Dax: That’s interesting. Because in a restaurant you realize in no time what is allowed and what’s not. We don’t have to go into greater detail to observe that a certain kind of people doesn’t feel welcome in a normal restaurant. They simply don’t like to be conformists. So, they wander until they find a place they feel at home. If you want your restaurant to attract these kind of people, you have to offer them a different space. And from then on, everything that is going to happen in this specific space falls under the category ‘adventure’. Is that so?

Schoenberger: Yes. But to be even more precise, I would rather call it an ongoing ‘social adventure’. When we started serving food, we already had something like a little routine. During lunchtime we would always cook for the print workers and all the other tradesmen who were running their businesses in the courtyard. We had done so before, when I still had my wine distribution. The restaurant’s name ‘Schönberger’—back then I still spelled my surname with the umlaut—just established itself without my help. The print workers naturally arranged to meet in their lunch break at Schönberger’s. That’s how the place got its name. And I served the dishes. And as we all know, hard working people fancy a glass of wine for lunch—and this perfectly fitted into my concept. One day I realized that I had imported—half by accident, half by intention—the original concept of the Italian trattoria across the Alps to Hamburg. The important thing was that everything progressed naturally. I knew what I didn’t want, though. I didn’t want to have a place that just faked a working people’s canteen—and that in reality attracts only wealthy people. I had imagined a real place, a consistent, logical entity. A hideout, say, where a particular kind of people such as poets, musicians and hustlers would feel at home. I know in hindsight that it might sound odd and like a nostalgic idea to invest everything you have—your money and your time—into a space that serves as a refuge for borderline people. But, you know, what we call gentrification nowadays was already looming in the mid-nineties in St. Pauli. In a gentrified quarter the logic of the market sets the rules. Rents go up and restaurants have to pass on the costs to their clients. It’s an unforgiving commercial logic that does not care whether traditions are going to be destroyed. I am not surprised at all that today our streets are paved with franchises of convenience food chains or theme restaurants. Regular customers who are willing to build up a personal relationship to a given restaurant—or a working man’s canteen—because they can tune into a specific space or cuisine or tradition are not relevant in the logic of the market. They are welcome to leave their money on the table and that’s it. Of course, tourists are welcome, too.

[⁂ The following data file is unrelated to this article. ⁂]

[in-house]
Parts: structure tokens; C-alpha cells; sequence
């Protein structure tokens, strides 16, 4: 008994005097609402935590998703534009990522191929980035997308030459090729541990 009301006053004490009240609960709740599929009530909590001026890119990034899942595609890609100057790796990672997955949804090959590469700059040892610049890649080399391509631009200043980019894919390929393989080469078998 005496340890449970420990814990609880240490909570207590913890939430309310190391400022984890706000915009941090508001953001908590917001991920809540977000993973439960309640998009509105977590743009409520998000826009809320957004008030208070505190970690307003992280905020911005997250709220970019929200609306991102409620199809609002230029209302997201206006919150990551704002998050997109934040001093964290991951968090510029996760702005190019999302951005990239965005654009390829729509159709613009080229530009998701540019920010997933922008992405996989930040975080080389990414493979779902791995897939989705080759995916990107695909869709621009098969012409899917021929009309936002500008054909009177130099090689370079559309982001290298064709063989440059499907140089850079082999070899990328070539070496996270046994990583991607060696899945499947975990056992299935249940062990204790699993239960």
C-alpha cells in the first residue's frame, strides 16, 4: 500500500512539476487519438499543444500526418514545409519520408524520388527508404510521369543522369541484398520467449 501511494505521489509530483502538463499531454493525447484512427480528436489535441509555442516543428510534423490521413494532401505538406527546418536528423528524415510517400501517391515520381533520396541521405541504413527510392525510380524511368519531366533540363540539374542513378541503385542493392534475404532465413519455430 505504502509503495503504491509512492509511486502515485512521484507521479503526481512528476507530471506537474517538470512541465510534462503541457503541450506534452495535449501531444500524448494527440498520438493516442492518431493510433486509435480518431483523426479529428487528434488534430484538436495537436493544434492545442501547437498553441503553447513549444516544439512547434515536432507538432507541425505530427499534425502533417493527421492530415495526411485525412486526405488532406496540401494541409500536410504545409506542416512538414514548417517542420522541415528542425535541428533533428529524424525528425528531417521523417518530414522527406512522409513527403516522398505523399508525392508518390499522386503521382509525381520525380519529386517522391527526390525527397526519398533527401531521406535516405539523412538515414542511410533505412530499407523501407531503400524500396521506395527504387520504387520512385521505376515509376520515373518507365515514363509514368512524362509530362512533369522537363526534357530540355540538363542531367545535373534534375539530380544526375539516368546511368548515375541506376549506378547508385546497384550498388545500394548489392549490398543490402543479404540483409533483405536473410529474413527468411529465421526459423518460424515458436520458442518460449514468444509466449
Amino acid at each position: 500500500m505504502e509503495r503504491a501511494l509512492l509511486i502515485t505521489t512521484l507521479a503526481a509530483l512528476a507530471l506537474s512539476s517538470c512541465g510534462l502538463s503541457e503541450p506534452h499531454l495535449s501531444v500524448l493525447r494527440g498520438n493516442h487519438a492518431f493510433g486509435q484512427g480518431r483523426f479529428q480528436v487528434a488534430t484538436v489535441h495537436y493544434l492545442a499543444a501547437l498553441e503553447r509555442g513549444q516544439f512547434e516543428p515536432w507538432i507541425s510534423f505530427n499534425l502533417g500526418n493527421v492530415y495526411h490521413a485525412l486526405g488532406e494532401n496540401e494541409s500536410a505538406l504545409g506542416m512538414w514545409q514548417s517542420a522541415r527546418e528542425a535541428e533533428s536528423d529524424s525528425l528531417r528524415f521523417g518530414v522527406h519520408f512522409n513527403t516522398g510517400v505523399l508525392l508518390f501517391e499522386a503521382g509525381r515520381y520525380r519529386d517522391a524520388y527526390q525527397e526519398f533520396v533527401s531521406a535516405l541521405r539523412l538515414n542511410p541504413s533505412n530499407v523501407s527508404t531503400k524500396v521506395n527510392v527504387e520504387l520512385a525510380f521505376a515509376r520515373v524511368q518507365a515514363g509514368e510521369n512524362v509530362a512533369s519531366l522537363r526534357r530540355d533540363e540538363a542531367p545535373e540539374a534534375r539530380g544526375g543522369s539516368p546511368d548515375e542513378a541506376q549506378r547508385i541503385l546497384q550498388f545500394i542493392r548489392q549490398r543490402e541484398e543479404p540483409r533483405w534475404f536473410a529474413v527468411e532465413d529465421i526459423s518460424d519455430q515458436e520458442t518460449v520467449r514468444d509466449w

Dax: If the world that existed a long time ago doesn’t exist anymore, you have to reinvent it for yourself. Usually, this means that you have to retreat into privacy. Some establish a private salon, others invite guests for dinner into their own kitchen. You picked another road. You converted the wine stock step by step into a public space—the restaurant.

Read the fourth episode of Fast Food here.

Published August 24, 2012. Words by Max Dax & Thomas Schoenberger.